Komitas: Earth and Song


A choir and a pottery studio inspired by the life and work of the great Komitas Vardapet will operate in the Gyulagarak community of Lori province.

On November 26th, the concluding event of the second phase of the “Komitas: Earth and Song” program took place in Vardablur village, along with the opening of the ICA choir and pottery studio.

The Gyulagarak community, and in particular the Vardablur village, are closely connected with the name of Komitas. In 1899-1901, Komitas Vardapet, accompanied by one of his beloved students of Gevorgyan Seminary and a native of Vardablur, Avet Ter-Poghosyan, paid a visit to the village. There he was hosted by priest Ter-Yeghia Zohrabyan and wrote down the “Lori Plough Song” and the “Kali” song.

The second component of the project, pottery, is also associated with Komitas and his birthplace, Kütahya, which was the center of ceramics art at the time of the Ottoman Empire. Moreover, the Gulagarak community, which has natural clay resources, used to house a tile factory a century ago. Based on this history and this tradition, ICA initiated the “Komitas: Earth and Song” program.

The project started in 2021, when ICA implemented the initial phase of the project with the support of the German Federal Foreign Office International Relief Fund. In 2023, ICA renovated, furnished and equipped with its own funds the studio space provided by the Gyulagarak community in the administration building of Vardablur village.

The continuation of the “Komitas: Earth and Song” program was implemented within the framework of a grant provided by the RA Ministry of Education and Culture. As a result, 44 teenagers from Vardablur and Gyulagarak learn pottery and choir singing. The grant made it possible to provide the children with the necessary materials and tools and invite quality specialists to Vardablur to work with the youth.

After the New Year's break, the program will resume and expand. Throughout the project, potters-artists Vahram Galstyan, Armine Hovhannisyan and Anush Ghukasyan worked with the children of the community. And in the spring of 2024, within the framework of the “Culture moves Europe” residency program, Italian, French and Dutch experts will be staying  in Vardablur to share their experience and vision with the young potters and implement creative projects.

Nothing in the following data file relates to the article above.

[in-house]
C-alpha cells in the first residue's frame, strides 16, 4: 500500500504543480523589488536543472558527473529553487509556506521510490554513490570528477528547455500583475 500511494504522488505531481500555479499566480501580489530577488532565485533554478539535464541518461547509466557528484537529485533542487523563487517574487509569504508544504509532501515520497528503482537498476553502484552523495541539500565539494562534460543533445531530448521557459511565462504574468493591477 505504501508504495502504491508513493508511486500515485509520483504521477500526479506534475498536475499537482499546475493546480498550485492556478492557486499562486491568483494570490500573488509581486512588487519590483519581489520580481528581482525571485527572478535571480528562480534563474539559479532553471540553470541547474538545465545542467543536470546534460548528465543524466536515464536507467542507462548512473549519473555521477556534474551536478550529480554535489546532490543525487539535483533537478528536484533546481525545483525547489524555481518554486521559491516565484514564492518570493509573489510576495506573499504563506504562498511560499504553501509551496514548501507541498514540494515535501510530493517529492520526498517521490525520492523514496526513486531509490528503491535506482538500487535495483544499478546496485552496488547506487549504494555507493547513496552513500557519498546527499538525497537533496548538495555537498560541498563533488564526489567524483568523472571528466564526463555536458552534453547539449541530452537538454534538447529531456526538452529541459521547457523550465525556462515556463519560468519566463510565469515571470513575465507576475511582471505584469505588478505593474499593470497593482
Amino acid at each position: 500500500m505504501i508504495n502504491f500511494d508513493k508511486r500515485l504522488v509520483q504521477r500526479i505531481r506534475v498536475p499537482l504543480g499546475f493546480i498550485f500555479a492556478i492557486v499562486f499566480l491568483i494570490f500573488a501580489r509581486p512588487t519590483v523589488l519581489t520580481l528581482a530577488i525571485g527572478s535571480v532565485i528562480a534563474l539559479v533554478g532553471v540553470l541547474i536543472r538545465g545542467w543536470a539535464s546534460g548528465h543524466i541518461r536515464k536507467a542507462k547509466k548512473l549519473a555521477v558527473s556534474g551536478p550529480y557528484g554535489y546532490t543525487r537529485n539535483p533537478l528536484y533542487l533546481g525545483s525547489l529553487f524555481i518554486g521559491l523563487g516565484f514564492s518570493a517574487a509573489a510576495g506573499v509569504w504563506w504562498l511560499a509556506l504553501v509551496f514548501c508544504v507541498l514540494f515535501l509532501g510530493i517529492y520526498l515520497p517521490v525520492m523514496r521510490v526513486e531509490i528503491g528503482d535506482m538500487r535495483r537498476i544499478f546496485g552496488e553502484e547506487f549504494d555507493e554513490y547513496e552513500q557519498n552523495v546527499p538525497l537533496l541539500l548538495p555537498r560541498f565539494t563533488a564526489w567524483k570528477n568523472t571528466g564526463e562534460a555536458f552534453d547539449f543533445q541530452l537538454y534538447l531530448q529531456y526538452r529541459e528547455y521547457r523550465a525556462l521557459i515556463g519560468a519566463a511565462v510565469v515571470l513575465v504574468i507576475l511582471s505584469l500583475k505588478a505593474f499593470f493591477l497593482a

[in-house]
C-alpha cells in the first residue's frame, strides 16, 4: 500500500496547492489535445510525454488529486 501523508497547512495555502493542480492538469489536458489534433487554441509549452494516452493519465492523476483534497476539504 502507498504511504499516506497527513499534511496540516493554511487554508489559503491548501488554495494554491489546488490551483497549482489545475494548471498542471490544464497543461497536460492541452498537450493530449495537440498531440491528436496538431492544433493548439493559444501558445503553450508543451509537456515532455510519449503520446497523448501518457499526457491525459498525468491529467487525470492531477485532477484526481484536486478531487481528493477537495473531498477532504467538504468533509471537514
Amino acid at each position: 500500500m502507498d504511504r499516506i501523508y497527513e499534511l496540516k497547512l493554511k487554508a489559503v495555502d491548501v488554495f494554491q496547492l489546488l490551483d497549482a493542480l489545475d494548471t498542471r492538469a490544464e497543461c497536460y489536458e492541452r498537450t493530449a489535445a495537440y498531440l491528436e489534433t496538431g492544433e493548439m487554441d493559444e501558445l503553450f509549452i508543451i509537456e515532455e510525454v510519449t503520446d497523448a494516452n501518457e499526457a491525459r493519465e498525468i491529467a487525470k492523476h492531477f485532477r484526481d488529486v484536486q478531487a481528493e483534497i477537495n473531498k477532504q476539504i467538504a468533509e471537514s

The event held on November 26th was very exciting for both the community and the ICA team. The program was full of art and guests. The children of the choir sang in the studio, and the “Nareg-Gyumri” choir – whose conductor, Arpine Manukyan, also works with the Vardablur choir – performed spiritual songs in the church of the Holy Mother of God of the village. Merujan Soghoyan, the priest of the church and spiritual pastor of the Gugarats diocese, also welcomed this initiative, reminding that singing has always accompanied Armenians both at times of work, joy and sadness. He said that a man who sings is a good man, and quoting the poet, expressed hope that “Horovel” will one day return to the field, will descend from the stage to the land where he originated.

Two lectures were held in the newly opened studio. Musicologist, Komitas State Conservatory lecturer and Komitas Museum Institute researcher Astghik Martirosyan presented the work and legacy of Komitas, and art critic, YSU lecturer Satenik Chukaszyan told about the pottery art and famous masters of Komitas' birthplace Kütahya (Ottoman Empire).

At the end of the event, children and adults participated with great enthusiasm in the open pottery class. The students of the workshop acted as assistants, helping the participants to create their first works.

Nazareth Karoyan, the ICA director and head of the project, said on this occasion: “Our investment in community art is of strategic importance for our Institute, and this program is its manifestation.”

The head of Gyulagarak community, Khachik Vardanyan, said: “We agreed with the community council to provide the program a bigger space so that more children can attend. In 2021, there were 12 children in the studio in Gyulagarak. And now 44 children attend classes in Vardablur."

Both ICA and the community leadership want choirs and studios to operate in the seven villages of Gyulagarak community in the near future.

Nazareth Karoyan mentioned that if the project of establishing choirs in each of the seven in the community succeeds, the program could evolve into a festival, a concert hall, and even an open amphitheater.